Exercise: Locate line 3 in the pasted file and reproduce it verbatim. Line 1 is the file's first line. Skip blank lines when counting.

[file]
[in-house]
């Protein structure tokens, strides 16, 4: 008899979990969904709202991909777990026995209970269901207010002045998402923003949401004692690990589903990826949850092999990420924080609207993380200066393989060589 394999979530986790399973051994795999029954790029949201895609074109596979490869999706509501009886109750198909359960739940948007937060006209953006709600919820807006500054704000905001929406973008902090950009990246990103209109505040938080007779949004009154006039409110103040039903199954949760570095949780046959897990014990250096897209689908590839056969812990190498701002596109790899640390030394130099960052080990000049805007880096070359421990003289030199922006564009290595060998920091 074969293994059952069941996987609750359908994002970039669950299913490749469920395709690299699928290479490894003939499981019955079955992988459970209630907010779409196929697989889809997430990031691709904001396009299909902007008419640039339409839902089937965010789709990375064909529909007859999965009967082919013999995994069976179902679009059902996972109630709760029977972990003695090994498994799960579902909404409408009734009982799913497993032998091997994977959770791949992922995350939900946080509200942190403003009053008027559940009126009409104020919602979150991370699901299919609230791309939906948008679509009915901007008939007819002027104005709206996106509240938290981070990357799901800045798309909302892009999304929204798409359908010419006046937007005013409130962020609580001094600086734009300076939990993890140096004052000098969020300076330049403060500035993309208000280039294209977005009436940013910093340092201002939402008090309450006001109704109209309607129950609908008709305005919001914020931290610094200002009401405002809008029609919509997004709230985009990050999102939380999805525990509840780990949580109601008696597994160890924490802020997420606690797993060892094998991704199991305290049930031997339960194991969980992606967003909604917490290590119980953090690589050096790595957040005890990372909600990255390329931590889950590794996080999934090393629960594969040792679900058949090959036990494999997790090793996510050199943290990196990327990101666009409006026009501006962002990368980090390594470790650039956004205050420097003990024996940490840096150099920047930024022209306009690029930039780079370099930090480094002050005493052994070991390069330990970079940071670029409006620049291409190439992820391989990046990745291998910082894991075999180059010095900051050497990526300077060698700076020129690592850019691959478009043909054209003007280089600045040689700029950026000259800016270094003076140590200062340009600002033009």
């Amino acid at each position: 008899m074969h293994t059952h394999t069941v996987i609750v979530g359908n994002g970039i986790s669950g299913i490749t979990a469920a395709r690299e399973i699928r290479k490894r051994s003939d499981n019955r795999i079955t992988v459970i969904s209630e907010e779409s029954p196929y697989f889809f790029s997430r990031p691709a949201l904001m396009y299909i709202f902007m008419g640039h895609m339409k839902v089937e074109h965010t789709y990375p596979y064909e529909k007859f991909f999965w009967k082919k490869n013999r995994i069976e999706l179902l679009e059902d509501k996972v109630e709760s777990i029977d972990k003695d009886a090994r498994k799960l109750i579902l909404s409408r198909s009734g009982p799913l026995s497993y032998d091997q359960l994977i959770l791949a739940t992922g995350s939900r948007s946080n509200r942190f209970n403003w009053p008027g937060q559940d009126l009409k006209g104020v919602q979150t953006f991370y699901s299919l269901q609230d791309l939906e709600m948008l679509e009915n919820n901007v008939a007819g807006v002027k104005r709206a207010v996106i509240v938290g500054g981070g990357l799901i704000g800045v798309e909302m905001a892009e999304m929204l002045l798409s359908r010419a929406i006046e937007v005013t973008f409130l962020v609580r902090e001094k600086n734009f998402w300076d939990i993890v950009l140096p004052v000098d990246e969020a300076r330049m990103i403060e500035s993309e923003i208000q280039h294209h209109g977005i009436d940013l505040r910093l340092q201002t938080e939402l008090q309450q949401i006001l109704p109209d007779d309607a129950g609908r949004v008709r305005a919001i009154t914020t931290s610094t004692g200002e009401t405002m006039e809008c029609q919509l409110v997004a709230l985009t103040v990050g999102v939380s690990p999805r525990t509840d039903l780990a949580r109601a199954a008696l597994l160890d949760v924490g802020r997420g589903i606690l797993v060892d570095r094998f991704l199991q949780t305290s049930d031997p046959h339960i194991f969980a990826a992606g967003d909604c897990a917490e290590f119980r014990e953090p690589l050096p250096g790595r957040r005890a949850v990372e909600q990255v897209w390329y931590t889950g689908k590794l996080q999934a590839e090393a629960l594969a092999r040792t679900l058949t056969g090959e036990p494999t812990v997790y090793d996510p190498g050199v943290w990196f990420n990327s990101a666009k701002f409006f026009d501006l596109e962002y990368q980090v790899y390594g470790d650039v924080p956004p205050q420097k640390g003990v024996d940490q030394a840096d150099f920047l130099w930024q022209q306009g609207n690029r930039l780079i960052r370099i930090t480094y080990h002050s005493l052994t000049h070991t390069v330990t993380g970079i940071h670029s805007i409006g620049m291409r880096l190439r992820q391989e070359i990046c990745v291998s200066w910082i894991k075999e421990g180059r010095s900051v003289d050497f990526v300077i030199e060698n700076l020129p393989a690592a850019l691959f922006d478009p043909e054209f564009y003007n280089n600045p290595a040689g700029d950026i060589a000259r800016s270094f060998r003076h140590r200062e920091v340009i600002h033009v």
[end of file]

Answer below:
């Amino acid at each position: 008899m074969h293994t059952h394999t069941v996987i609750v979530g359908n994002g970039i986790s669950g299913i490749t979990a469920a395709r690299e399973i699928r290479k490894r051994s003939d499981n019955r795999i079955t992988v459970i969904s209630e907010e779409s029954p196929y697989f889809f790029s997430r990031p691709a949201l904001m396009y299909i709202f902007m008419g640039h895609m339409k839902v089937e074109h965010t789709y990375p596979y064909e529909k007859f991909f999965w009967k082919k490869n013999r995994i069976e999706l179902l679009e059902d509501k996972v109630e709760s777990i029977d972990k003695d009886a090994r498994k799960l109750i579902l909404s409408r198909s009734g009982p799913l026995s497993y032998d091997q359960l994977i959770l791949a739940t992922g995350s939900r948007s946080n509200r942190f209970n403003w009053p008027g937060q559940d009126l009409k006209g104020v919602q979150t953006f991370y699901s299919l269901q609230d791309l939906e709600m948008l679509e009915n919820n901007v008939a007819g807006v002027k104005r709206a207010v996106i509240v938290g500054g981070g990357l799901i704000g800045v798309e909302m905001a892009e999304m929204l002045l798409s359908r010419a929406i006046e937007v005013t973008f409130l962020v609580r902090e001094k600086n734009f998402w300076d939990i993890v950009l140096p004052v000098d990246e969020a300076r330049m990103i403060e500035s993309e923003i208000q280039h294209h209109g977005i009436d940013l505040r910093l340092q201002t938080e939402l008090q309450q949401i006001l109704p109209d007779d309607a129950g609908r949004v008709r305005a919001i009154t914020t931290s610094t004692g200002e009401t405002m006039e809008c029609q919509l409110v997004a709230l985009t103040v990050g999102v939380s690990p999805r525990t509840d039903l780990a949580r109601a199954a008696l597994l160890d949760v924490g802020r997420g589903i606690l797993v060892d570095r094998f991704l199991q949780t305290s049930d031997p046959h339960i194991f969980a990826a992606g967003d909604c897990a917490e290590f119980r014990e953090p690589l050096p250096g790595r957040r005890a949850v990372e909600q990255v897209w390329y931590t889950g689908k590794l996080q999934a590839e090393a629960l594969a092999r040792t679900l058949t056969g090959e036990p494999t812990v997790y090793d996510p190498g050199v943290w990196f990420n990327s990101a666009k701002f409006f026009d501006l596109e962002y990368q980090v790899y390594g470790d650039v924080p956004p205050q420097k640390g003990v024996d940490q030394a840096d150099f920047l130099w930024q022209q306009g609207n690029r930039l780079i960052r370099i930090t480094y080990h002050s005493l052994t000049h070991t390069v330990t993380g970079i940071h670029s805007i409006g620049m291409r880096l190439r992820q391989e070359i990046c990745v291998s200066w910082i894991k075999e421990g180059r010095s900051v003289d050497f990526v300077i030199e060698n700076l020129p393989a690592a850019l691959f922006d478009p043909e054209f564009y003007n280089n600045p290595a040689g700029d950026i060589a000259r800016s270094f060998r003076h140590r200062e920091v340009i600002h033009v």